Taly Reich, an associate professor of marketing at Yale University, and the other researchers within the study conducted nine experimental studies. There were 5,400 North American participants altogether. They had to read about a man or woman experiencing a humor flop.
The participants read about the man or woman attempting yet failing “to crack jokes all night” while on a first date when their partner didn’t seem fond of the witticisms.
Participants mainly rated those people as funnier, more likable and more able when they were described as women instead of men.
If the jokes were described as having gone down well, there was no difference in the men’s and women’s ratings.
Men were considered less attentive than women if their jokes didn’t go over well on the first date, which indicated the fall of “men’s likability and perceptions of competence,” the researchers said.
Evidence also concluded that intention was a factor.
Participants believed women attempting humour was seen as a way to connect with people. On the other hand, men cracking jokes seemed like a way to appear better.
In conversation with PsyPost, Reich noted that women “tread lightly” with their jokes because their errors “are more damning than the same mistakes made by men.”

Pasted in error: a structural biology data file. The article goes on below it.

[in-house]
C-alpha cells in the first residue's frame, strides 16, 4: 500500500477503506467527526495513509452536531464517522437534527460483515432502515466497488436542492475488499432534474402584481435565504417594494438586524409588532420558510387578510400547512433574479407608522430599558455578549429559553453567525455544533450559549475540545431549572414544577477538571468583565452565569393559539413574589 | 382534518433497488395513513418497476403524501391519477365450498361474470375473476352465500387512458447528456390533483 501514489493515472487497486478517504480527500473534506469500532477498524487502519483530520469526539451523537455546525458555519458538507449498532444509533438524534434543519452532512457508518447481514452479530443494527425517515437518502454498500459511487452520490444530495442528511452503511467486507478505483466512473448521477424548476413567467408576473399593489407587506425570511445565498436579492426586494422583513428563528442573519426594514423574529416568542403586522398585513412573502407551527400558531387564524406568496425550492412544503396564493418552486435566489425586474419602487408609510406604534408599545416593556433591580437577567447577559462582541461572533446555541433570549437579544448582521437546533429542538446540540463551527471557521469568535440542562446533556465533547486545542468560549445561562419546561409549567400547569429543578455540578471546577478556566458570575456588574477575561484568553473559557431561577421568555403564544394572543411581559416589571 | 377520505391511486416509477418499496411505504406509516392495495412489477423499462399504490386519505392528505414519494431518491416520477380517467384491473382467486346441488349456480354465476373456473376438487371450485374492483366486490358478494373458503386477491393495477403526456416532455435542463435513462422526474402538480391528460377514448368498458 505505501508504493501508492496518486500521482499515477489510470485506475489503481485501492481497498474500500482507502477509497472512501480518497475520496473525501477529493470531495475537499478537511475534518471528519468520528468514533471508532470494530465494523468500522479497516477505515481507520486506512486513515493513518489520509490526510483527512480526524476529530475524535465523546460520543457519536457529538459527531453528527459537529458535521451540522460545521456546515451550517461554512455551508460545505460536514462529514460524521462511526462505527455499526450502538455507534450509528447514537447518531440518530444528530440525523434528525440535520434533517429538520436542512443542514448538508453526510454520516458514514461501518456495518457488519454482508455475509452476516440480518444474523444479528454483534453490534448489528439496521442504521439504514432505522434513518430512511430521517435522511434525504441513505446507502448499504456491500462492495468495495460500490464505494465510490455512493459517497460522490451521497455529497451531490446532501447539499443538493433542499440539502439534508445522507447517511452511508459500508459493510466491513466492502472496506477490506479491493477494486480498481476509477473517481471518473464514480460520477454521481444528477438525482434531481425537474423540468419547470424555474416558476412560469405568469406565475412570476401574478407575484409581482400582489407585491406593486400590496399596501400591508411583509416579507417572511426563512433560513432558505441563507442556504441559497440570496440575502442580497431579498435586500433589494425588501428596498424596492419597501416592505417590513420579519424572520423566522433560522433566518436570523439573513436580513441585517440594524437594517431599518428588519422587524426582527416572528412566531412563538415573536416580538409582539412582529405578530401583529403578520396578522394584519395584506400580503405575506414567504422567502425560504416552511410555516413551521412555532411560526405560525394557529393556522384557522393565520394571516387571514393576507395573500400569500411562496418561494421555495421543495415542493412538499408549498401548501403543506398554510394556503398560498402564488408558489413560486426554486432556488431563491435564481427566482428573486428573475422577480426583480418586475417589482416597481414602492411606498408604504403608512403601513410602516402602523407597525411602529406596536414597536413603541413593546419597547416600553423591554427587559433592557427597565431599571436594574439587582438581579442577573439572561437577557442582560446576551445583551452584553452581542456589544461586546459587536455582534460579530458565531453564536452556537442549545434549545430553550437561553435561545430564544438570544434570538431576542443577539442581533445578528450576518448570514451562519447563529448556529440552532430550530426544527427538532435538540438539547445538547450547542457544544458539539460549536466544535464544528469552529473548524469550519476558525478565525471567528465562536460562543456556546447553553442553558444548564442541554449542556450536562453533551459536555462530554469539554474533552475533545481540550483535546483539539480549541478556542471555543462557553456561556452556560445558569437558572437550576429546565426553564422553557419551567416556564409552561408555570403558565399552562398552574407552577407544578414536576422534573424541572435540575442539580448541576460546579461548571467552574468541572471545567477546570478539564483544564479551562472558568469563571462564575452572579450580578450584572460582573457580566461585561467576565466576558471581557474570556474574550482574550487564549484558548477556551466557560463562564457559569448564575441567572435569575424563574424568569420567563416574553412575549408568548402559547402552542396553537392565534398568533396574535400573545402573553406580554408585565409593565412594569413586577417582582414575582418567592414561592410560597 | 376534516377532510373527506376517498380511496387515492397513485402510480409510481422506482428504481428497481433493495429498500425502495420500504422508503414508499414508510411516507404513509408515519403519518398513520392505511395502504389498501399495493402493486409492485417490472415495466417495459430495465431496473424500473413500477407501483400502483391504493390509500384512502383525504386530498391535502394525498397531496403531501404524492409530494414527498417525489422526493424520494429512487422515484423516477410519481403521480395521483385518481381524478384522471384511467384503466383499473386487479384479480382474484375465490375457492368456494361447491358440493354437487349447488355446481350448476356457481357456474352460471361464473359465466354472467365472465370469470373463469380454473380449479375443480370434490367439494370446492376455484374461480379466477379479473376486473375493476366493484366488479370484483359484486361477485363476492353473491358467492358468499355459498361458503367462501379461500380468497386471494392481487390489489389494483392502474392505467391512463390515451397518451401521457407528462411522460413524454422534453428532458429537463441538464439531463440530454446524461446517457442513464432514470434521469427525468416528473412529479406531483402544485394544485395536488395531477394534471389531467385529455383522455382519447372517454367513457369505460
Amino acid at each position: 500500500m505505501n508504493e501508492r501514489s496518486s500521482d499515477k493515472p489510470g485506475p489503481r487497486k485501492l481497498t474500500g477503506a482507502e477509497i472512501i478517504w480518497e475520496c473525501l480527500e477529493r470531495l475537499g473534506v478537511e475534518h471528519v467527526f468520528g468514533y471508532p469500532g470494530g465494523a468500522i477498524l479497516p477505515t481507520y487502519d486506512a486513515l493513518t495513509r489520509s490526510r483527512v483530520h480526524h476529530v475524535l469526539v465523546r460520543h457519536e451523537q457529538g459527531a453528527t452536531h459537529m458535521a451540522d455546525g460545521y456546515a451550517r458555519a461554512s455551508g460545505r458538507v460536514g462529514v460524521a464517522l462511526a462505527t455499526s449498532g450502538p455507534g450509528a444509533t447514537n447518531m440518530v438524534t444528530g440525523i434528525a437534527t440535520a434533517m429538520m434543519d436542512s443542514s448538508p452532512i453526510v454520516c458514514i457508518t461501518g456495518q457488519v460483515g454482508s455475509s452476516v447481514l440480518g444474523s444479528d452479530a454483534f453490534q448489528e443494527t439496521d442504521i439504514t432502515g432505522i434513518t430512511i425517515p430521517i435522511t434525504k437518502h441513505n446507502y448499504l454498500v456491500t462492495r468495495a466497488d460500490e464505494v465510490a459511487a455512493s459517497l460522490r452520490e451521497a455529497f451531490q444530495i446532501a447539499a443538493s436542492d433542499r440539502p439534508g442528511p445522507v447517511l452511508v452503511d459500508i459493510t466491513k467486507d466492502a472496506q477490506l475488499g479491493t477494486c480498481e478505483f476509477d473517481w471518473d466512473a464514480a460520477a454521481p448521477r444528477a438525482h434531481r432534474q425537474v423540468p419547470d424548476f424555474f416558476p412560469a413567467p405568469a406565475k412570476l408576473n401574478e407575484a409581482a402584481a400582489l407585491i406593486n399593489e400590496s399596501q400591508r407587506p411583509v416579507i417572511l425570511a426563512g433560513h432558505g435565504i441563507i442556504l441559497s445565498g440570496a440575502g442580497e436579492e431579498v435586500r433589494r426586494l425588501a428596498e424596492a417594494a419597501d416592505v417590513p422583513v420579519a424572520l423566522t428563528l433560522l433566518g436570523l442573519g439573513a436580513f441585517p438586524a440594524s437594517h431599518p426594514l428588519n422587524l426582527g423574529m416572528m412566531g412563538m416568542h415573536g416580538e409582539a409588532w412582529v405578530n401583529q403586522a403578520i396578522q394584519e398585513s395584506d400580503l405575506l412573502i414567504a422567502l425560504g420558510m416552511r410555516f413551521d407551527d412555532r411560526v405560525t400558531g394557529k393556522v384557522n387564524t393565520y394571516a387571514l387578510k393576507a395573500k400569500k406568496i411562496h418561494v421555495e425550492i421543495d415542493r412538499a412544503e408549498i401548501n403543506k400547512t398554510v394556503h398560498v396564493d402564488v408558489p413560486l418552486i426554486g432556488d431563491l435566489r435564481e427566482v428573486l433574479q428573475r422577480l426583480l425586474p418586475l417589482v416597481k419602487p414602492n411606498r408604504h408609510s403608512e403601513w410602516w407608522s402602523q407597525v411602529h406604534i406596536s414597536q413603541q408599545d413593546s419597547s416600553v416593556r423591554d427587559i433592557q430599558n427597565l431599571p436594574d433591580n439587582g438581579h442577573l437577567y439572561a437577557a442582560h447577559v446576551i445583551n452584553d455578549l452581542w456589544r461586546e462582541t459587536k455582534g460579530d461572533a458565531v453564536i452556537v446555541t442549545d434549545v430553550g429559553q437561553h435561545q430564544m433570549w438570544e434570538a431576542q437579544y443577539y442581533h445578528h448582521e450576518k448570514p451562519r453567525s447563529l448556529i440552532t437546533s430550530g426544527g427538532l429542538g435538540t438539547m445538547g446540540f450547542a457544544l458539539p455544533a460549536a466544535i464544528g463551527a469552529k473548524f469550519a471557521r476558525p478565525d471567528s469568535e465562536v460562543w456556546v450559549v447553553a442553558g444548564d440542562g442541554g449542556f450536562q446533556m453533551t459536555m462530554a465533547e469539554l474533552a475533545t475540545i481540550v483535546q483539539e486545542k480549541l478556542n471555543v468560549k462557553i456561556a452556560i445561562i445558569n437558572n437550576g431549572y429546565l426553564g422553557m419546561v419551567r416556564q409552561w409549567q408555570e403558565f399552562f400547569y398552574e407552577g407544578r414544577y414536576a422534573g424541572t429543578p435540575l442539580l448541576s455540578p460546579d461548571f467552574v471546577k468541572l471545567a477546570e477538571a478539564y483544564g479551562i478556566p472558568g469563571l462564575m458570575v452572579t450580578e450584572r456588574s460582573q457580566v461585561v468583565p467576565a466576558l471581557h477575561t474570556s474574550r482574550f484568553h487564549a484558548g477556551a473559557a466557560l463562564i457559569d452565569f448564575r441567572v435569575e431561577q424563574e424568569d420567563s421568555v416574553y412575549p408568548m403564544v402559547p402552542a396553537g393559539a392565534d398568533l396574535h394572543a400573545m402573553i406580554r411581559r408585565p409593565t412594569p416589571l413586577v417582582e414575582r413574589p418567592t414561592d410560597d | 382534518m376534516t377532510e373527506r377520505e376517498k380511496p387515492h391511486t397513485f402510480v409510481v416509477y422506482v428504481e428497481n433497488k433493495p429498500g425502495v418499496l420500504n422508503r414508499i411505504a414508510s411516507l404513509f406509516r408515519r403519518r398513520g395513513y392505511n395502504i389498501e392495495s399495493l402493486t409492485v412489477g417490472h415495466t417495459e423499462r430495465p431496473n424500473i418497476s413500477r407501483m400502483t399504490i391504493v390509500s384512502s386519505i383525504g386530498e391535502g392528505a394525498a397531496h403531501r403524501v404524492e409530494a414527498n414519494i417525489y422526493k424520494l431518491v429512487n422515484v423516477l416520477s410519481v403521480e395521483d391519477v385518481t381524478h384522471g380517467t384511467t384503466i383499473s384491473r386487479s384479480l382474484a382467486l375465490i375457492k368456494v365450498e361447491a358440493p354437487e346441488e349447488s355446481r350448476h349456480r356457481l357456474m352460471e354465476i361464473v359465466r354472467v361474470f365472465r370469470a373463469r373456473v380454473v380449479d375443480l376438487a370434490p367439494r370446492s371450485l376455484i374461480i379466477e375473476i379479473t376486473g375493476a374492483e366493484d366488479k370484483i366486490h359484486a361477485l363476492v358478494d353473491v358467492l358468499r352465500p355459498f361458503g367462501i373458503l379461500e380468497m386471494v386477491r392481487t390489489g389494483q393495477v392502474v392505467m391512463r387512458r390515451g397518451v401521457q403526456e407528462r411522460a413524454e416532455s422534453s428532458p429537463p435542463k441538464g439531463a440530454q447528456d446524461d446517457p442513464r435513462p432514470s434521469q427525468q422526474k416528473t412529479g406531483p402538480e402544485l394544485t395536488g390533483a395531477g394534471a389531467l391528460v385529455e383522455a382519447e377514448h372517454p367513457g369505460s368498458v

Reich and her colleagues also found that the effects of jokes used “to enhance” appearances are found in the dating sphere and the work field.
Men’s humour fails in the office are judged more firmly than women’s, but the results “aren’t hard set gender differences.”
It has to do with others’ perspectives as to why the mistake happened.
Reich further noted that she and researchers “only looked at jokes that simply weren’t funny, not necessarily jokes that veered into the territory of being inappropriate or offensive.”
So, what is one of the ways someone can be given a pass for a bad joke? By communicating that it was “an honest attempt to connect.”
Well, it’s safe to say that honesty will be beneficial in the long run with any situation!